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Bedford Daily Voice serves Bedford, Bedford Hills & Katonah

Set Small Goals to Keep Your New Year's Resolutions

As platters of Christmas cookies and holiday roasts disappear, one of the most common resolutions in the New Year is to be healthier. Goals to drink less, eat better and exercise can be kept throughout the year if goals are realistic.

“Especially for New year’s resolutions it’s important for people to focus on overall health instead of weight or size,” said Jeanine Giordano, a clinical dietitian at Hudson Valley Hospital Center.

“Focus on one change at a time. A lot of diets throw a whole bunch of things at you at once.” Better goals are, “for example, I’ll take the stairs at work instead of the elevator, or I’ll have a salad three days a week.”

January is a notoriously busy month for new gym memberships, many capitalizing on zeal to create a better you. “Of course, everyone wants to make a New Year’s resolution and month or two later we see a drop off. That’s with every gym. Most people quit in a few months, that’s the average you see, but a lot of people fall short before then,” said personal trainer Daniel Calabrese, of Anytime Fitness in Somers.

Calabrese said many people become discouraged when they don’t see immediate results. “A lot of people think they’re capable of doing it themselves, and they don’t know enough to develop an effective workout.”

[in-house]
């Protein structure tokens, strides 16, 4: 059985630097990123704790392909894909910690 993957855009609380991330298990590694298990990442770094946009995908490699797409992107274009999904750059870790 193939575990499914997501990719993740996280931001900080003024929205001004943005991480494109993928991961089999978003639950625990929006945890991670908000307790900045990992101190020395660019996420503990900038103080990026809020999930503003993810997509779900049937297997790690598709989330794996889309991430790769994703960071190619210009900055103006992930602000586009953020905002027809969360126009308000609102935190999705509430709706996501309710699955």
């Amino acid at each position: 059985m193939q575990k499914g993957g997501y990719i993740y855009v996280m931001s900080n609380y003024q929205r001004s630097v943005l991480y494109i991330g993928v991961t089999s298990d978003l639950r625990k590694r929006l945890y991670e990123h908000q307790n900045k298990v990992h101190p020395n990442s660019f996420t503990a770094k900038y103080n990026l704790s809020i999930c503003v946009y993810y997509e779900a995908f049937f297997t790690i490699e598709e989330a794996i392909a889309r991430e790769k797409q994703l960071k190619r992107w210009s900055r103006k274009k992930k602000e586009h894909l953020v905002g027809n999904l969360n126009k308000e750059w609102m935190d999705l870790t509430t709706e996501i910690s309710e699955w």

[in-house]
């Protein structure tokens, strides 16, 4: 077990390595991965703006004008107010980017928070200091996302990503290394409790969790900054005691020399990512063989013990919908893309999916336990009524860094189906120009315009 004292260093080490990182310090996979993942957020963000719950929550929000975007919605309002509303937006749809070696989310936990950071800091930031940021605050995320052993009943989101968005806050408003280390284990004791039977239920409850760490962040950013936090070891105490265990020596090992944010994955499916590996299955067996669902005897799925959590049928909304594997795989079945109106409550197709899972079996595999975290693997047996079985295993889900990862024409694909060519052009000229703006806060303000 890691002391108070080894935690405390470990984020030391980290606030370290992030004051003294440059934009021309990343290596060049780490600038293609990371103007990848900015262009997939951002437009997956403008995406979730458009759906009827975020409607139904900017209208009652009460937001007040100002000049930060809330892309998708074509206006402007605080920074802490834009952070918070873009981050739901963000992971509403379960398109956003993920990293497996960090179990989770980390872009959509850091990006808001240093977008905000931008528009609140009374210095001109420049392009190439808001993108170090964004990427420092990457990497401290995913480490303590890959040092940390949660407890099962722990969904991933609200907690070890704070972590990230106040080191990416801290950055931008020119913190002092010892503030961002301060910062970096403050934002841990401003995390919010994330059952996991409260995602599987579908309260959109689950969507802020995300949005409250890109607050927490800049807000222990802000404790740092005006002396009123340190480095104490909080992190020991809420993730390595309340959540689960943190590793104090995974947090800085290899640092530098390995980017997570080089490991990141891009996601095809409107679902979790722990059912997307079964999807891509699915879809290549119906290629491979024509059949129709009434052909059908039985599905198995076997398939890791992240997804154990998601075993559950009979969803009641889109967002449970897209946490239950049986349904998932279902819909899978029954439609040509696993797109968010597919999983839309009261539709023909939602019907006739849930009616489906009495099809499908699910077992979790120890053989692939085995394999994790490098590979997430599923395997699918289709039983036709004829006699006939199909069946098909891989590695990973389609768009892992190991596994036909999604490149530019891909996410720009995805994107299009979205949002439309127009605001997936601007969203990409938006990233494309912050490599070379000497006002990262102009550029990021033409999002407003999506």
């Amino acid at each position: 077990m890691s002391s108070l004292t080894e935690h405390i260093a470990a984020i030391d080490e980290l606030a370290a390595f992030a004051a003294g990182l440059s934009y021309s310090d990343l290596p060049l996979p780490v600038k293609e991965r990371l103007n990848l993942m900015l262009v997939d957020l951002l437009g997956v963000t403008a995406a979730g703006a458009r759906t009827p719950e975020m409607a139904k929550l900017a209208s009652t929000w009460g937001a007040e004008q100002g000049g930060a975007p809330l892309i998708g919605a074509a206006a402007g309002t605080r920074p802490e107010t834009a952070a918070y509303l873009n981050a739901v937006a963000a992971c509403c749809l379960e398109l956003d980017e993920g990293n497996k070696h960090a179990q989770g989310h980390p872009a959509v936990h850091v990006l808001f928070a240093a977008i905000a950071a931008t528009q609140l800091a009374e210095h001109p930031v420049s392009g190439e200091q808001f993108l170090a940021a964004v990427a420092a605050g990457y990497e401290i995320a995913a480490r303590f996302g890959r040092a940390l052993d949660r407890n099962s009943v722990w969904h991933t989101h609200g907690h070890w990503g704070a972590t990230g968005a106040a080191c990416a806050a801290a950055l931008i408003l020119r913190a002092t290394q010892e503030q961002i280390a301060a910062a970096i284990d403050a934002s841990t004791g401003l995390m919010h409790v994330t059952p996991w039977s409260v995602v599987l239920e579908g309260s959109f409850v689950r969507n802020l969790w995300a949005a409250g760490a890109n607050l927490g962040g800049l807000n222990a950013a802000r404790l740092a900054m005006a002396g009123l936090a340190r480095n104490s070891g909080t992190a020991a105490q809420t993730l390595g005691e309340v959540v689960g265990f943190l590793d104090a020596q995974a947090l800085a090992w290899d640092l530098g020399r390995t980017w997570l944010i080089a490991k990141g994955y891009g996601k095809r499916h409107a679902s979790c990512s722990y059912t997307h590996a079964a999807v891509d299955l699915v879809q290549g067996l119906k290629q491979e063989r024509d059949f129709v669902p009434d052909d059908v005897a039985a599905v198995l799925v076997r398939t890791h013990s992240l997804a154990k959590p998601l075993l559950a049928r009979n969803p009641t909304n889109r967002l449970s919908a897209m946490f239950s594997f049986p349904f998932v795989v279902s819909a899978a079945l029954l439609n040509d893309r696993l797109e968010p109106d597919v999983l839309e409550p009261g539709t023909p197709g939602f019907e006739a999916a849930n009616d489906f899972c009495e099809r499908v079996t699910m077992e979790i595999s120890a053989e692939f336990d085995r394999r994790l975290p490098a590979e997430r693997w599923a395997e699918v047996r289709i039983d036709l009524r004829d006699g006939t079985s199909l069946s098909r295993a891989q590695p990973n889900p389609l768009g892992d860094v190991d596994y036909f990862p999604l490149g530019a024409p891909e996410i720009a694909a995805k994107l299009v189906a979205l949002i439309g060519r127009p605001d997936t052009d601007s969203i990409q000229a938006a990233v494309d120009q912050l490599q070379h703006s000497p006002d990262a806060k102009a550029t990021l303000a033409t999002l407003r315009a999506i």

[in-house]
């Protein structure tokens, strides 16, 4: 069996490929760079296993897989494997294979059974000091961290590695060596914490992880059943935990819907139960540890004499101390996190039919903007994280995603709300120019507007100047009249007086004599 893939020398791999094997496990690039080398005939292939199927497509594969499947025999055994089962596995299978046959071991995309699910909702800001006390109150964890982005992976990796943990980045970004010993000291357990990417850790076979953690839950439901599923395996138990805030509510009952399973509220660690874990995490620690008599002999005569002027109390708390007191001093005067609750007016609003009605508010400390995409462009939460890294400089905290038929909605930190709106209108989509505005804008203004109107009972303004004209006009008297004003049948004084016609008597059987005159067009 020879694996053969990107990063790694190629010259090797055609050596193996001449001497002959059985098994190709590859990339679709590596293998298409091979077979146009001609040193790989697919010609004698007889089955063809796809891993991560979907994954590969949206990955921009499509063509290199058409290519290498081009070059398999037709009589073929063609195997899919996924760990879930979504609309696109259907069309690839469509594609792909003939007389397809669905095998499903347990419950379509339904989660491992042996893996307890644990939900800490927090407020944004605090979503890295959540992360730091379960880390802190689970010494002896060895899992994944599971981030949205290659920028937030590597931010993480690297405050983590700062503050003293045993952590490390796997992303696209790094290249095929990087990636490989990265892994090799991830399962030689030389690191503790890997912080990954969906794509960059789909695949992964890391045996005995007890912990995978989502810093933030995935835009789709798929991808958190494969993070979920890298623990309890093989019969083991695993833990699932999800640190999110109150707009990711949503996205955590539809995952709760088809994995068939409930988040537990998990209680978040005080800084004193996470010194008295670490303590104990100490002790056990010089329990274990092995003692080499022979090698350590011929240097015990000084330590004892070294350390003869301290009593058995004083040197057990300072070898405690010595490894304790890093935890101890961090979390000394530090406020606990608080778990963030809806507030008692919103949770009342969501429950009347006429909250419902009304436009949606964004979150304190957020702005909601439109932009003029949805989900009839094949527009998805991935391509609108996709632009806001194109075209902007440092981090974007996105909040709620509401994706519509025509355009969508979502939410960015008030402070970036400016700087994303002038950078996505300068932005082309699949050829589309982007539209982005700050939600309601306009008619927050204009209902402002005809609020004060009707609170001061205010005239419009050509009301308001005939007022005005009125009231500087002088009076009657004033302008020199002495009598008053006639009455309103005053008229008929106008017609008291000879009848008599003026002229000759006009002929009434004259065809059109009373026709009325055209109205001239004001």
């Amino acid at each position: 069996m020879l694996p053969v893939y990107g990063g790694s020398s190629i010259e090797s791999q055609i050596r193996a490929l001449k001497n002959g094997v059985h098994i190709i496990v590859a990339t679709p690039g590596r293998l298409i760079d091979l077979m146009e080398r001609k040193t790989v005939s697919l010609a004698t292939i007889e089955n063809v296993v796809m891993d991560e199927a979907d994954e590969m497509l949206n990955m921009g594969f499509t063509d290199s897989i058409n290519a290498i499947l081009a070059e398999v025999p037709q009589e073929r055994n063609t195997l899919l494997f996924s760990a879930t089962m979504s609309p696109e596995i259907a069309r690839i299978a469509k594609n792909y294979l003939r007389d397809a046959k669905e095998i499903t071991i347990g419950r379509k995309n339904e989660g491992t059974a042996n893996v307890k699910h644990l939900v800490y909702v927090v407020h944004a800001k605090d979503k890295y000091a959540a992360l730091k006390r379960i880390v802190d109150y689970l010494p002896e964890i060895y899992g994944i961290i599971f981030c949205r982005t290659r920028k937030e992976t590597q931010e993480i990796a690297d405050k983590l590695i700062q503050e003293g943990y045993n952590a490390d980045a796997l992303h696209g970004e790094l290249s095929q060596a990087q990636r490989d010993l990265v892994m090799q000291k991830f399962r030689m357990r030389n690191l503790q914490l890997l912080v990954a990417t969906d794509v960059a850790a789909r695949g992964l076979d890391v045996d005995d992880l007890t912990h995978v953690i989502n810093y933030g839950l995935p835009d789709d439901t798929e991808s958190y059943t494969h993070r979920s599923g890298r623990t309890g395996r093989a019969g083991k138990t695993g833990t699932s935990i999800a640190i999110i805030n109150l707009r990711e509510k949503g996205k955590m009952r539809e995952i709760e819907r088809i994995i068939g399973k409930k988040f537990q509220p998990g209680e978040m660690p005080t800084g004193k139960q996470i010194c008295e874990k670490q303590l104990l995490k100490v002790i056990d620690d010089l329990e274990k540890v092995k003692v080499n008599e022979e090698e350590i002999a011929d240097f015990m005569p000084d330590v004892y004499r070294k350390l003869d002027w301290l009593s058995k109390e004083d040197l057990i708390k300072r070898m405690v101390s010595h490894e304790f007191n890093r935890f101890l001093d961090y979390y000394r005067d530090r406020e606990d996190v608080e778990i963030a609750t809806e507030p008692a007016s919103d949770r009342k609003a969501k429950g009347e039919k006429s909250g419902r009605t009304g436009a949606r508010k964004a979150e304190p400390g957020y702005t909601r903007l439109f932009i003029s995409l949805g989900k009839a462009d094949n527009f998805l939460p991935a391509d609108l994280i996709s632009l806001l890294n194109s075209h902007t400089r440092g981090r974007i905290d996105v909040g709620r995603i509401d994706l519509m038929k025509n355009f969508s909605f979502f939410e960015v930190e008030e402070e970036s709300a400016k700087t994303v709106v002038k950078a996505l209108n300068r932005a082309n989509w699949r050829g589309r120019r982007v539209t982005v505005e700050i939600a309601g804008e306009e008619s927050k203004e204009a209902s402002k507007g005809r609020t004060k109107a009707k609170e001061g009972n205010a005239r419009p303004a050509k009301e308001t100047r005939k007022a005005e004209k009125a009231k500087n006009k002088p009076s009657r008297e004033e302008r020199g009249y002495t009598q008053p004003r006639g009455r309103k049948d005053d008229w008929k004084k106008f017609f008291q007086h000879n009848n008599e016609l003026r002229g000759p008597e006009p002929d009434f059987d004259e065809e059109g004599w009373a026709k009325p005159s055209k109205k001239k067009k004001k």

Switching around your work out routine and getting a family member or friend’s support can also help people stick to their resolutions, say Calabrese and Giordano. “A great way to stay motivated is to get support from a family or friend. By having the support of a family of friend they can monitor you and make sure you’re actually doing it, and not just saying it,” said Giordano.

Specialized gyms and programs offered by municipalities help many people maintain their resolution. Women’s gyms, children’s gyms and even prenatal yoga cater to group’s different needs.

“Most women don’t put themselves first, they’re caregivers and they put everyone else first. So then their health is at issue, they intend to do exercise and follow a diet plan, but their needs come secondary to the people that they love,” said Joanne Davis, owner of Curves in Pound Ridge.

Davis should know, after struggling with weight problems for nearly her entire life, she joined Curves and lost 60 pounds. She liked the franchise so much she bought one.

“Regular exercise helps you sleep better, gives you energy, makes you feel stronger, keeps your body stronger, keeps your mind clear, because during the time you’re exercising it clears your mind,” she said.

Other specialty gyms cater to children, like Jodi’s Gym in Mount Kisco. “I grew up as a gymnast, was active my entire childhood,” said Jodi Rosenwasser-Levine, who founded Jodi’s Gym for children 30 years ago. “I found there were a lot of kids that did not have a good movement education and that if they started with good fitness and they continue, and it would not be a chore.”

Nearly all municipalities offer some kind of physical fitness program through recreation departments. Most now offer low-cost yoga classes. Yoga classes are available through recreation departments in Bedford, Lewisboro, Mount Kisco, and Somers.

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